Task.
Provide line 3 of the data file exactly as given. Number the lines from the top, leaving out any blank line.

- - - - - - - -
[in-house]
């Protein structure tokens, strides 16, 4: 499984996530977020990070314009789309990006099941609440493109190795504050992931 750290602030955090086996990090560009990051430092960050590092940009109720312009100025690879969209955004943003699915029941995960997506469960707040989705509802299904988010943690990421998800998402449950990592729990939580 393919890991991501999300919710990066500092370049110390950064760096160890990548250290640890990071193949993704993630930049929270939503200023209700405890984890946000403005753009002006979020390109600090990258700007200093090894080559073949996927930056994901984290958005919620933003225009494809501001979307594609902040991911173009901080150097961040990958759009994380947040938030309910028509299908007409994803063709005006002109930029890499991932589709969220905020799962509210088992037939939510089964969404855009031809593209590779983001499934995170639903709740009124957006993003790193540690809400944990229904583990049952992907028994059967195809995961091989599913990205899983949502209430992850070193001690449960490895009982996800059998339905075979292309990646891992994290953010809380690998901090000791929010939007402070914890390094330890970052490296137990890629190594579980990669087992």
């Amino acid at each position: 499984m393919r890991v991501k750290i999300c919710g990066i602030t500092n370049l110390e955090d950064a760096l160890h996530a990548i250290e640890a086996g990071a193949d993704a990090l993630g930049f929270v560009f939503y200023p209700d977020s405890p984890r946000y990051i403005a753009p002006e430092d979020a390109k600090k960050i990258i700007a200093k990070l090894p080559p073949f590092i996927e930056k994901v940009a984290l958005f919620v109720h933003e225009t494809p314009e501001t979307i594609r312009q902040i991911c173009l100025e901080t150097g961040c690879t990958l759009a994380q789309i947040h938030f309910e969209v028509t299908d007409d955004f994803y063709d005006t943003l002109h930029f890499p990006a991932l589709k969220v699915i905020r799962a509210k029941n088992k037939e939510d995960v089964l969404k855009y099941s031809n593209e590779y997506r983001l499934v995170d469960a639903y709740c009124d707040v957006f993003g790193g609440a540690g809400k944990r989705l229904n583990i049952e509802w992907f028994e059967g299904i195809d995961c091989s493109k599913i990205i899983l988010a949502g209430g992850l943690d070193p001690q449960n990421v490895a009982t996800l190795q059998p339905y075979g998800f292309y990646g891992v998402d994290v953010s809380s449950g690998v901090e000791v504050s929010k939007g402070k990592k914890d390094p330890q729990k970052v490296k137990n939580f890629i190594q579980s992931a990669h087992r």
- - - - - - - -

């Amino acid at each position: 499984m393919r890991v991501k750290i999300c919710g990066i602030t500092n370049l110390e955090d950064a760096l160890h996530a990548i250290e640890a086996g990071a193949d993704a990090l993630g930049f929270v560009f939503y200023p209700d977020s405890p984890r946000y990051i403005a753009p002006e430092d979020a390109k600090k960050i990258i700007a200093k990070l090894p080559p073949f590092i996927e930056k994901v940009a984290l958005f919620v109720h933003e225009t494809p314009e501001t979307i594609r312009q902040i991911c173009l100025e901080t150097g961040c690879t990958l759009a994380q789309i947040h938030f309910e969209v028509t299908d007409d955004f994803y063709d005006t943003l002109h930029f890499p990006a991932l589709k969220v699915i905020r799962a509210k029941n088992k037939e939510d995960v089964l969404k855009y099941s031809n593209e590779y997506r983001l499934v995170d469960a639903y709740c009124d707040v957006f993003g790193g609440a540690g809400k944990r989705l229904n583990i049952e509802w992907f028994e059967g299904i195809d995961c091989s493109k599913i990205i899983l988010a949502g209430g992850l943690d070193p001690q449960n990421v490895a009982t996800l190795q059998p339905y075979g998800f292309y990646g891992v998402d994290v953010s809380s449950g690998v901090e000791v504050s929010k939007g402070k990592k914890d390094p330890q729990k970052v490296k137990n939580f890629i190594q579980s992931a990669h087992r």